Tuesday, 31 May 2016

The Conversation dives into the gender and music debate

The online journal The Conversation published an article today about the under-representation of women composers in Australia's music scene.  The sound of silence: why aren't Australia's female composers being heard uses statistics from  performing ensembles and Australian institutions to show that roughly 10-15% of music being performed is by women, despite the fact that 25-29% of compositions students are women.
It is a well-researched article which highlights some of the  gender assumptions still being made today, including the outrageous comments by an English journalist I mentioned in my post on women composers in March.  
The article also highlights the efforts being made by some institutions and individuals to give exposure to women composers. 
The authors  (Cat Hope, Dawn Bennet and Sally Macarthur) argue the solutions need to extend beyond academic institutions. They suggest:
  • Performance groups and organisations representing Australian composers need to let go of tradition and become more aware of gender diversity.
  • For every male composer selected for a performance or commission, there should be a representative number of female composers. Perhaps there should be a quota mandated for government funded institutions that deliver music to audiences.
  • Every music school needs to teach and include women’s music in history and performance courses, and to do so beyond a token amount.
  • Music critics and scholars need to challenge the tradition of effacing women’s music. As academic Lauren Redhead notes, this includes enhancing awareness of the patriarchal discourse.
  • Finally, there is a need for research into the working lives of composers, particularly women. Without this, it is hard to advocate for changes to funding, education and career support. 
What do you think, would mandatory quotas be effective? Or would they ghettoise women into a category of 'other'?

Read the entire article here. It is worth a look.
One thing I'm certain about; I'm pleased the debate is continuing, particularly with the academic rigour these three authors bring to the topic.

Friday, 27 May 2016

June Gig Guide

It's all about the kids this month and it's not even school holidays!

On June 15th the WA Symphony Orchestra will perform the iconic sound track to Raiders of the Lost Ark with live screening at the Convention Centre. Introduce your kids to a cult movie and the music of John Williams, or just re-experience it yourself!

Then sign up for orchestral story-time with two of the greatest symphonic poems: Peter and the Wolf and Carnival of the Animals. On the 19th Music on the Terrace presents Saint-Saens' Carnival of the Animals with violinist Paul Wright leading an orchestra of young musicians and on the 26th WASO will give Peter and the Wolf a modern remake with dancers, masks and colourful sets.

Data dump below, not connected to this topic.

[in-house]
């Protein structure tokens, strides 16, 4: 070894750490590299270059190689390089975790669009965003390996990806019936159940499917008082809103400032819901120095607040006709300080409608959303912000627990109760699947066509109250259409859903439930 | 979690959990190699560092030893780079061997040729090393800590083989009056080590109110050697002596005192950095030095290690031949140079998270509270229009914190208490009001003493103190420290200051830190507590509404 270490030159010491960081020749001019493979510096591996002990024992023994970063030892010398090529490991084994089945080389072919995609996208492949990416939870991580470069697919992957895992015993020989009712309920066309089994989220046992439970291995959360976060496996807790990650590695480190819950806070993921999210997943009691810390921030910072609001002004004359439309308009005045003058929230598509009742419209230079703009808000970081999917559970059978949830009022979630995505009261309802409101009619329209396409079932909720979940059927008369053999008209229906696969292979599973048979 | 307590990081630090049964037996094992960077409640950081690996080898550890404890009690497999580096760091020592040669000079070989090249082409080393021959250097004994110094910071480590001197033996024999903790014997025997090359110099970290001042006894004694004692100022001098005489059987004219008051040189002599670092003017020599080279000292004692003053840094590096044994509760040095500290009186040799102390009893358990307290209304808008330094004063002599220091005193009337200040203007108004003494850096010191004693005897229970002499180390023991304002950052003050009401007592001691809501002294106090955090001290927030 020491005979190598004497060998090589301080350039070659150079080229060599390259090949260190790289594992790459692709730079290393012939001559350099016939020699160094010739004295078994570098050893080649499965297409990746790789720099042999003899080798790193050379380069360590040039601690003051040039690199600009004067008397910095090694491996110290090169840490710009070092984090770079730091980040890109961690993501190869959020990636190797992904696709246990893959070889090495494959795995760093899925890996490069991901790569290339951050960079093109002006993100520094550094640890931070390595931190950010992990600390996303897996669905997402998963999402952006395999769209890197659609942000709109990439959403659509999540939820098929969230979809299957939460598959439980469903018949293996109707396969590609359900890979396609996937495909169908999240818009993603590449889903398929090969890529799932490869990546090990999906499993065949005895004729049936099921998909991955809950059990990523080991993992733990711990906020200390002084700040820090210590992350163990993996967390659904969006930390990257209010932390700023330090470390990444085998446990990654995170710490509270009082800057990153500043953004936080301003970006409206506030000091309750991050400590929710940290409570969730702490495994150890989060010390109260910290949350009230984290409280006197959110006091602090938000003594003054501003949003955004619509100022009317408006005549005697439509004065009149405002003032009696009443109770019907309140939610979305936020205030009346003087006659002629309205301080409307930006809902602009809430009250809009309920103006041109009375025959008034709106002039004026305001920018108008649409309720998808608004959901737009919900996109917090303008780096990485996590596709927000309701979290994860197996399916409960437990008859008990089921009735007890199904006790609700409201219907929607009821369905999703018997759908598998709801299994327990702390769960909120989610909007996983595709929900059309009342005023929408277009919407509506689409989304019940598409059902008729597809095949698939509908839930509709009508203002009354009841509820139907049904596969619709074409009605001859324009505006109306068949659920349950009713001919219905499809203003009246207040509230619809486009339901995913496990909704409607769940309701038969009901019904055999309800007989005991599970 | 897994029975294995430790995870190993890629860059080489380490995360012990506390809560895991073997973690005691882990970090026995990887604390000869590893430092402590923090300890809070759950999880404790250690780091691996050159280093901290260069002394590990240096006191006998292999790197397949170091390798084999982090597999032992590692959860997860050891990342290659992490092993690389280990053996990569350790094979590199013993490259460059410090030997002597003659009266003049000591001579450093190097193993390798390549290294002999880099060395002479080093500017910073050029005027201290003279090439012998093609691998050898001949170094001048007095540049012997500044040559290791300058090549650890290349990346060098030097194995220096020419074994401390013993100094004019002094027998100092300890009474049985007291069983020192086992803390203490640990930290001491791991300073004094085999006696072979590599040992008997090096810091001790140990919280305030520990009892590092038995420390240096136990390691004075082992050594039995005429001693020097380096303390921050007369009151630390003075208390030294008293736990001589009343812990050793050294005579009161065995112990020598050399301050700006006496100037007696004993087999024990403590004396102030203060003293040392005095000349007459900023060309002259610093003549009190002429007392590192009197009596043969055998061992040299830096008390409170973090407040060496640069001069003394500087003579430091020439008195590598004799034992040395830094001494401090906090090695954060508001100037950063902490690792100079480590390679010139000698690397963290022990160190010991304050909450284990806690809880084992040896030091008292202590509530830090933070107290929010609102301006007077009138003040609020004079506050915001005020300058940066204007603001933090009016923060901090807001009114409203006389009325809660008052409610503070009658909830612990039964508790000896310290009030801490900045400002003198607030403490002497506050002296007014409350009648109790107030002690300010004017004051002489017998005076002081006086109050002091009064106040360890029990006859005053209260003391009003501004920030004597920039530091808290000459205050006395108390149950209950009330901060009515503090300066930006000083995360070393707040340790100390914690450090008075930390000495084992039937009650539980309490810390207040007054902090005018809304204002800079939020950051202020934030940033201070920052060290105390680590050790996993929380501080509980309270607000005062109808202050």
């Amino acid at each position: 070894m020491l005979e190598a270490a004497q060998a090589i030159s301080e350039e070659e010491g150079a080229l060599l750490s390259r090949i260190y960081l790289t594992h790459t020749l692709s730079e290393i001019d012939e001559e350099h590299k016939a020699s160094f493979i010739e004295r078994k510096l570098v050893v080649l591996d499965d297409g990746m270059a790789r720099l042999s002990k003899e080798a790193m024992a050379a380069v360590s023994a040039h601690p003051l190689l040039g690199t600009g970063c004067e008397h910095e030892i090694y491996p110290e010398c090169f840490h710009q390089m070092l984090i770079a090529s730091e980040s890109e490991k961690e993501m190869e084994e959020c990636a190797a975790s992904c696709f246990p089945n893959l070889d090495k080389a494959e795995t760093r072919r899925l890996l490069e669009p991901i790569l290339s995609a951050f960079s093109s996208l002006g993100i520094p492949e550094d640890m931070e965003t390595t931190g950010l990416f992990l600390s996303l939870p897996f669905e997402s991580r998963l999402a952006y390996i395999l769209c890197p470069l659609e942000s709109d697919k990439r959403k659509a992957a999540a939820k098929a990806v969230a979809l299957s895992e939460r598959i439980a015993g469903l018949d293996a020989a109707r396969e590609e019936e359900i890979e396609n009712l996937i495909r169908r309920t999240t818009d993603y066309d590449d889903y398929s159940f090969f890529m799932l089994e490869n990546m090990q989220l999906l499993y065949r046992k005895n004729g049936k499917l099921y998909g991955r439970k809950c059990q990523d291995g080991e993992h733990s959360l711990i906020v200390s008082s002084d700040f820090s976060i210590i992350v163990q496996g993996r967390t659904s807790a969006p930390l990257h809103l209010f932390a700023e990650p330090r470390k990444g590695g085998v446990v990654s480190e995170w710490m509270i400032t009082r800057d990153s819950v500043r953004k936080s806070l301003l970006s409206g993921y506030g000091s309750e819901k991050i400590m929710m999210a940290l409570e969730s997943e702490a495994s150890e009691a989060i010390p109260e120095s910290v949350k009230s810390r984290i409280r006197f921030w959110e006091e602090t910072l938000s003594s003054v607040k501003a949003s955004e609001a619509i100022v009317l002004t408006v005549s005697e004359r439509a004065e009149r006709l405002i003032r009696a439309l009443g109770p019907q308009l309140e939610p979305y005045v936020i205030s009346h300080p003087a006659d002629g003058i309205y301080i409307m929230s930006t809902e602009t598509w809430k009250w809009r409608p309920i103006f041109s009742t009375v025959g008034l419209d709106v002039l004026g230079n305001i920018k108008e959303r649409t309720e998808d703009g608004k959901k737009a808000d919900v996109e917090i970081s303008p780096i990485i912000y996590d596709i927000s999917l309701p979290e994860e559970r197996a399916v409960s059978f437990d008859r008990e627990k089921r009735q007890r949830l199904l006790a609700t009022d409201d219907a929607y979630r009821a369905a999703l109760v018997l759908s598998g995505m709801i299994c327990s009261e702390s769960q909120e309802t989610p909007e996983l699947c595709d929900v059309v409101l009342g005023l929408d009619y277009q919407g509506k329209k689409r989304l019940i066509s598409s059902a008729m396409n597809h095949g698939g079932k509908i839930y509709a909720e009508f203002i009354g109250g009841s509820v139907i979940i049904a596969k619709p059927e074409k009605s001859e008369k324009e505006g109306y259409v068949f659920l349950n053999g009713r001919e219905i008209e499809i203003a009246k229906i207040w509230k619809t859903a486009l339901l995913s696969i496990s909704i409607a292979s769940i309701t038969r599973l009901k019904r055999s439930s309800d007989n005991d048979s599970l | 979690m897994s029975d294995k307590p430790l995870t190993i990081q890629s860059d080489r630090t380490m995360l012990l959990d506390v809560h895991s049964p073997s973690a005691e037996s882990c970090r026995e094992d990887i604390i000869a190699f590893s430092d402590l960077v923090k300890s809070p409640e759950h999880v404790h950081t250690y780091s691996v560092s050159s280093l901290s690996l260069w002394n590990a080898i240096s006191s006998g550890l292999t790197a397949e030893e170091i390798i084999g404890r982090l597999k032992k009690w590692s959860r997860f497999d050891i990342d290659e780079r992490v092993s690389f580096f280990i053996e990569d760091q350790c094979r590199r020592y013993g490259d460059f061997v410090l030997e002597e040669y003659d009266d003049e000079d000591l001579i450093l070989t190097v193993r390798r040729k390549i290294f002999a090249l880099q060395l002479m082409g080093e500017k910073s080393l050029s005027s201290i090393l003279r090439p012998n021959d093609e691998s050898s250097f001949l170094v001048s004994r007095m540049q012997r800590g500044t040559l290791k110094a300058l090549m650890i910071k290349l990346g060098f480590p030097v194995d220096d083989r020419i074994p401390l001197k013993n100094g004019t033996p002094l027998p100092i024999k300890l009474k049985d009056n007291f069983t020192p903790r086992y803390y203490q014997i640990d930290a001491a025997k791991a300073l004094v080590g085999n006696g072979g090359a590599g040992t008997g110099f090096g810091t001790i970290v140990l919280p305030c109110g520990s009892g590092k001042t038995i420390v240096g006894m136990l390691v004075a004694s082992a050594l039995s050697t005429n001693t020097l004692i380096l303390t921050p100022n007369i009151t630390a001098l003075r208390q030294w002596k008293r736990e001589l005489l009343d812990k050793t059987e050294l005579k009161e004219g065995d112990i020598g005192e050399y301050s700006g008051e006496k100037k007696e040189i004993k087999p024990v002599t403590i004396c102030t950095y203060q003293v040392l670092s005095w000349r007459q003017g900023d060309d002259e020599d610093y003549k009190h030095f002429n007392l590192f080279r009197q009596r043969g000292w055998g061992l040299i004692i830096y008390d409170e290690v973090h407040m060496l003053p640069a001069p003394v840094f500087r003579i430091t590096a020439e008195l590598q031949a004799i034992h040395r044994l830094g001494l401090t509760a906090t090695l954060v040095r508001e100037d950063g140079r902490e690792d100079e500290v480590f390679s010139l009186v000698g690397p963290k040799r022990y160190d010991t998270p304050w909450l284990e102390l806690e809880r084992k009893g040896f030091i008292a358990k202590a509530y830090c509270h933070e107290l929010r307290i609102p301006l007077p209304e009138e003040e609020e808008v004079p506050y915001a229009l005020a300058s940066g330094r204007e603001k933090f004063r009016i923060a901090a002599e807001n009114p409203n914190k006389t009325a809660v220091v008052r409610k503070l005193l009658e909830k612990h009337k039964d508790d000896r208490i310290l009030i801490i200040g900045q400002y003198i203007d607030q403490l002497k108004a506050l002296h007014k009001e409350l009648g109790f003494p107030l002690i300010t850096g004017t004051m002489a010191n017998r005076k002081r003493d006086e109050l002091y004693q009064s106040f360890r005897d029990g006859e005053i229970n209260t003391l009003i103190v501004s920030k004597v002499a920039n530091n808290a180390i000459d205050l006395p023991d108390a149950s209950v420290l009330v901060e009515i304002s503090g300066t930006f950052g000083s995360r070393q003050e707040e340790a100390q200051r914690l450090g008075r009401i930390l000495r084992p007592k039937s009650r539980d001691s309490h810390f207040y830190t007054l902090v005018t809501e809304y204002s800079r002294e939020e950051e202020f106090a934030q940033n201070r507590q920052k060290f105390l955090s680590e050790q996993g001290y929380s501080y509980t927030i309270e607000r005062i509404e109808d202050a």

And lastly for the kids  it's party time on Saturday 25th at WASO's Kids Cushion Concerts with the Echo Ensemble turning 21. There are two morning shows and one is already sold out so book fast.

Also on WASO's music stands this month is Tchaikovsky’s dramatic 6th Symphony and Behzod Abduraimov playing his signature Prokofiev piano concerto on June 3rd. On the 10th WASO will perform Vivaldi’s Gloria with full chorus and soloists. The orchestra hit success last year with it’s Baroque programming - something I wasn't expecting! Asher Fisch’s hard work with the orchestra is enabling them to excel beyond the standard romantic repertoire. On the 26th WASO's popular Rusty Orchestra returns with a free concert given by community musicians having the time of their life sitting side-by-side with WASO players.

The long-weekend will include the opening of Grove Classics series (5th June) with violinst Ronald Thomas accompanied by David Wickham. And on the 6th you can take advantage of the public holiday with the Organ Society's Country Organ Crawl! Join the tour of historic pipe organs in York and Northam. The tour includes lunch and refreshments.

A must-see this month is Decibel paying tribute to Roger Smalley in a concert of his works at the State Theatre Centre. The Intermodulations concert (part of the Scale Variable series) will be a landmark event for the Perth music scene and also internationally.

WAAPA present their semester showcase at the Regal Theatre on June 11th with Bring It On The Musical. Expect flair, exuberance and a lot of sass.

Perth's favourite new opera company Lost & Found are staging Bizet's comic opera Don Procopio at the Italian Vasto Club in Balcatta, where if you desire you may purchase 'dining' tickets and join in the wedding banquet during the opera!

On June 18th Voyces choral group (directed by Dr Robert Braham) presents Spin. The concert promises an interesting experience of contemporary choral music with repertoire written in the past 15 years presented with lighting and choreography.